Unfortunately, all demonstrations of High Dynamic Range (HDR) functionality were simulated, as HDR content isn’t readily available (unless your company’s name is Samsung and you get Ridley Scott to master some for you). Still, the simulation served Panasonic’s purpose well in the demonstration, showing that its televisions are certainly capable of the types of high brightness HDR can demand.
We were also able to confirm with Panasonic that its CX850 is designed to process HDR metadata from content sources. In other words, once 4K Blu-ray discs come around to delver HDR content with expanded 10-bit color depth, the CX850 will be ready to handle the workload.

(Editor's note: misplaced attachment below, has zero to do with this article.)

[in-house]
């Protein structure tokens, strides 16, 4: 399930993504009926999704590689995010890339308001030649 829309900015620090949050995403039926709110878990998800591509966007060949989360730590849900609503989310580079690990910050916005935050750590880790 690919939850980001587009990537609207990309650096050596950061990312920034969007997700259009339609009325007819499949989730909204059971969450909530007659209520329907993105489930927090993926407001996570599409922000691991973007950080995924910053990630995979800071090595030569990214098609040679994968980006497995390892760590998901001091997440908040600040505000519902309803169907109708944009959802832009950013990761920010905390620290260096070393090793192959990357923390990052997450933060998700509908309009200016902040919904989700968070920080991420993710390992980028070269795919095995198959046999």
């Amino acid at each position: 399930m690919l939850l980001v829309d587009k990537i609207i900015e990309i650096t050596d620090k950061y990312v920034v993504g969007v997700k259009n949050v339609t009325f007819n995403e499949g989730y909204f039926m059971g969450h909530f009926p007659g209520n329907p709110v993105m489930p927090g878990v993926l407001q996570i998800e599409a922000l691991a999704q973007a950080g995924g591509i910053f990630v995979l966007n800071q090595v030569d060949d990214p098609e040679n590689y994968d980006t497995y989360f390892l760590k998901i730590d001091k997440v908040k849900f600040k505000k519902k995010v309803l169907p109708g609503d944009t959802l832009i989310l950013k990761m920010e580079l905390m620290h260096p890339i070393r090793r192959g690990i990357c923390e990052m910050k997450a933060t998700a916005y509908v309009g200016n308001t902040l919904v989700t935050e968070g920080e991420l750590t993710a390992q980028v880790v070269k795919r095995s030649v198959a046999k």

Speaking of 4K Blu-ray players, we were a little disappointed to find to that the “prototype” on display is not a functional player. At this point, the box is really just a promise. However, since Panasonic has always been a major player in Blu-ray disc development, we feel it is a safe bet that the company will deliver on its promise to bring a functioning player to market soon, ideally by the end of this year, or in the first quarter of 2016. In fact, it’s likely that this time next year, we’ll be looking at a functioning player on the CES 2016 show floor.